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Before the War
The Holocaust
Liberation
Displaced Persons Camps
Where can we go?
The Journey
Welcome to Canada
New Lives
Canadian Immigration Overview
VI. Becoming Canadian
When my twin sister and I arrived in Vancouver, we were separated and sent to live in different homes. My sister went to Isaac Chernov's house and I went to stay with Max Fox and his wife and two children, Priscilla and Ernest. I stayed with them for over a year. I spoke a few languages when I came, mainly Yiddish and Hungarian, but not a word of English. Luckily, Mr. and Mrs. Fox spoke Yiddish, so I could converse with them and I felt right at home. I started going to Prince of Wales High School. I remember that about three weeks after I arrived, I was asked to recite some Shakespeare and I did, but with a very heavy European accent.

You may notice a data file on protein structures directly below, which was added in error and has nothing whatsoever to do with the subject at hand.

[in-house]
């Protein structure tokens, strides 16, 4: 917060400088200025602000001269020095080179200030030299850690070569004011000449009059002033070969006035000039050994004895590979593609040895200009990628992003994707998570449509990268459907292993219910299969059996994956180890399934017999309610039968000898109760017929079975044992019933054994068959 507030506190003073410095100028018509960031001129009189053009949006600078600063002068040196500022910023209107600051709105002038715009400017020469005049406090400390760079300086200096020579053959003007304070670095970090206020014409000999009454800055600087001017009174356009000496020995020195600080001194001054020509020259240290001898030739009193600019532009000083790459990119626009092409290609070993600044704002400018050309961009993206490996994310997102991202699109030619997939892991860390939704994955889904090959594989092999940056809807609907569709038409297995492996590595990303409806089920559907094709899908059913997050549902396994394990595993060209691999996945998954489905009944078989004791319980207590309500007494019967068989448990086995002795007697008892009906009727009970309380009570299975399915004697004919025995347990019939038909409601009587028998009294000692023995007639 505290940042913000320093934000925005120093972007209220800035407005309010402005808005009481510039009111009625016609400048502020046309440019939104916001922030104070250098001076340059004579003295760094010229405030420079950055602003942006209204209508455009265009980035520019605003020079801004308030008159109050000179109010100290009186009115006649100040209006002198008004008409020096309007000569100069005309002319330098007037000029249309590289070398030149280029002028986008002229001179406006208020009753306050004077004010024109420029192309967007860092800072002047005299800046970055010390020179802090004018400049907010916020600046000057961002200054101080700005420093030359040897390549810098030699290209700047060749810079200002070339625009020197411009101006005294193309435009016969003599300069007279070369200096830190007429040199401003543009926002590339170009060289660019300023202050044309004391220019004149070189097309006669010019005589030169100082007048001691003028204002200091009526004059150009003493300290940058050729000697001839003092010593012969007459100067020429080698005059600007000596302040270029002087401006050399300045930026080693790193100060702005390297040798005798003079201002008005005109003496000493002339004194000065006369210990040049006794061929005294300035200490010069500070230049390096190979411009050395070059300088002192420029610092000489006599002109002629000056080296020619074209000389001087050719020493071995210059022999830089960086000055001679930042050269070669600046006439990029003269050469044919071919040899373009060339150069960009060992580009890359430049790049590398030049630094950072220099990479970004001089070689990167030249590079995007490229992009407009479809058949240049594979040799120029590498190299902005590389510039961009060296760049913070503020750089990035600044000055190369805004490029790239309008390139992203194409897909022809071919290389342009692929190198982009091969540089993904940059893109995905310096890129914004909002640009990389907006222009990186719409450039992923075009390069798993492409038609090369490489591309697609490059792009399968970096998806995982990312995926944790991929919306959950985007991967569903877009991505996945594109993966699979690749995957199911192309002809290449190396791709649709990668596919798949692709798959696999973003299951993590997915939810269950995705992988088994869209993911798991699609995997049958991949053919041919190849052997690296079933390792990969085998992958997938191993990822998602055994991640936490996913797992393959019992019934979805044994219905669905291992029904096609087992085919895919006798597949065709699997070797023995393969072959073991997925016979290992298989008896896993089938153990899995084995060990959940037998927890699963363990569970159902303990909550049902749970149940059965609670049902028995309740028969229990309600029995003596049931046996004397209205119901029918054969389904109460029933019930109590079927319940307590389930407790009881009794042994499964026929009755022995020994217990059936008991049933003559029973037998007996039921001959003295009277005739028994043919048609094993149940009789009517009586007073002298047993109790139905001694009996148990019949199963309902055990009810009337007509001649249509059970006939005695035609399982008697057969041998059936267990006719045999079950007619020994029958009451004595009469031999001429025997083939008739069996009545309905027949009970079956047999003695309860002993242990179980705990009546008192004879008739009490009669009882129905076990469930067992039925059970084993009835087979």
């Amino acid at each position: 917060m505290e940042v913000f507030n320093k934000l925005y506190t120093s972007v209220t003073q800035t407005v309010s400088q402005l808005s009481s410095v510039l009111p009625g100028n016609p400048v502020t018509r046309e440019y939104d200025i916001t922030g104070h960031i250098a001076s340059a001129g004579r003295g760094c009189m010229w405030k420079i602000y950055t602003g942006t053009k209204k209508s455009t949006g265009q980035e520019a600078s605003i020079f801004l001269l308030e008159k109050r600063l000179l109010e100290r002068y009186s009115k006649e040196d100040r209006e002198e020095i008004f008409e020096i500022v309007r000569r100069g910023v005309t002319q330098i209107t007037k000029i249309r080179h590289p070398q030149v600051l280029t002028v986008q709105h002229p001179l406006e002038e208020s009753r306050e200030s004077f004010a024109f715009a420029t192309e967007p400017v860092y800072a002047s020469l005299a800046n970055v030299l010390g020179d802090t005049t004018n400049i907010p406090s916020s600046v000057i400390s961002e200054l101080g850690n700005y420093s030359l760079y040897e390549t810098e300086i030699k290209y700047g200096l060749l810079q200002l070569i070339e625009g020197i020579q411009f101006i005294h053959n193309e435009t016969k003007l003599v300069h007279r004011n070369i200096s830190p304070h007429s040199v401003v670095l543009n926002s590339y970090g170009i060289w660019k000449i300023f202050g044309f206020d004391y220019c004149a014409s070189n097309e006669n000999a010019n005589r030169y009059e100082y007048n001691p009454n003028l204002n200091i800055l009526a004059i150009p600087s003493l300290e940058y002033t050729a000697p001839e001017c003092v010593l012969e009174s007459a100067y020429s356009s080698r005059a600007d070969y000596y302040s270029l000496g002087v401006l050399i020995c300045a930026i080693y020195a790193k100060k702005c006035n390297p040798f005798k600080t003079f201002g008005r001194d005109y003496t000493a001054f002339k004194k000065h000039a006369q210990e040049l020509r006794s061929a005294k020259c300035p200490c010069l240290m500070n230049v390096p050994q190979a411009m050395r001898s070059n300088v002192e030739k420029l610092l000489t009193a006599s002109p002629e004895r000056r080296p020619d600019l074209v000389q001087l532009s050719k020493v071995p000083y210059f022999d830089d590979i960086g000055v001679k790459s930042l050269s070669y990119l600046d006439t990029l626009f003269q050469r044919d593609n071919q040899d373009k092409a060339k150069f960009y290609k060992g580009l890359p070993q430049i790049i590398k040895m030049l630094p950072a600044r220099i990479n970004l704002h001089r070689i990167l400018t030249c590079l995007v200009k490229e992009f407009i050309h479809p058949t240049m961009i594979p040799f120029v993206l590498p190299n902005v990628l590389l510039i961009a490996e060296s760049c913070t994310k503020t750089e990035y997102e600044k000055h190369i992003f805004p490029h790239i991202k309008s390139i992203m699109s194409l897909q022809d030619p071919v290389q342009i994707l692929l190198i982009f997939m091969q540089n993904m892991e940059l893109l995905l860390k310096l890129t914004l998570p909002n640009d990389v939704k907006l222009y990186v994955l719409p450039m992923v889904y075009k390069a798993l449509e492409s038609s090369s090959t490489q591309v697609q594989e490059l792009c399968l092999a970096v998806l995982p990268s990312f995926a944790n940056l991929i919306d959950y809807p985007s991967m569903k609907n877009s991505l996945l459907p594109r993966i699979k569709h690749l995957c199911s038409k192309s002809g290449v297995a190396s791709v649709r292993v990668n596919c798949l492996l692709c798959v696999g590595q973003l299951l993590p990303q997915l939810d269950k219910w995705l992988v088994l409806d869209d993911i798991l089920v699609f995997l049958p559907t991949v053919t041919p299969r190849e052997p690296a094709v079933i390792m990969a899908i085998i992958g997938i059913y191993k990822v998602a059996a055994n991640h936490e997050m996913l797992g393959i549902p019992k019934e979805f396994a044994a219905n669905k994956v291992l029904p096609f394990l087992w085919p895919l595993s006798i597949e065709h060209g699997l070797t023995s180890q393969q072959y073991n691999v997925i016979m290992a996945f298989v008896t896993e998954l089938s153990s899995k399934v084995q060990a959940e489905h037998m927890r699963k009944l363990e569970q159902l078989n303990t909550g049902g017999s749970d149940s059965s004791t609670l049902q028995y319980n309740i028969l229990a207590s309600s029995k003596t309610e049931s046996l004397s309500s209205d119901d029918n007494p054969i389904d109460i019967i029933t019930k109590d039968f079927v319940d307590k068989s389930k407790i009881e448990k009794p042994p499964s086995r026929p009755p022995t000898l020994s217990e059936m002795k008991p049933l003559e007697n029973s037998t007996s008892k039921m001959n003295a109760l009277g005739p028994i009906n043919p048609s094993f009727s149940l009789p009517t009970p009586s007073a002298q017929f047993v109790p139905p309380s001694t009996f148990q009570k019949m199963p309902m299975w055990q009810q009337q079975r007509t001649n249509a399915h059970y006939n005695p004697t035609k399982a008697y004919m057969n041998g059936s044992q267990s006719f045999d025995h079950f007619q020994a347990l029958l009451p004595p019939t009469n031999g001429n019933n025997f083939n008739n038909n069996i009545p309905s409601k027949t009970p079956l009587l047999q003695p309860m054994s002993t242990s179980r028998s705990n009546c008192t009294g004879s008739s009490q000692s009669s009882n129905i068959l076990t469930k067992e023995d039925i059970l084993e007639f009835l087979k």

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Leo's Map
I. Childhood in Berehovo
II. Auschwitz-Birkenau
III. At Liberation
IV. Displaced Person
V. Voyage
VI. Becoming Canadian
Yiddish
The language, historically spoken by Ashkenazic Jews of Central and Eastern Europe. Derived primarily from medieval High German dialects, and to a lesser extent from Hebrew and Aramaic.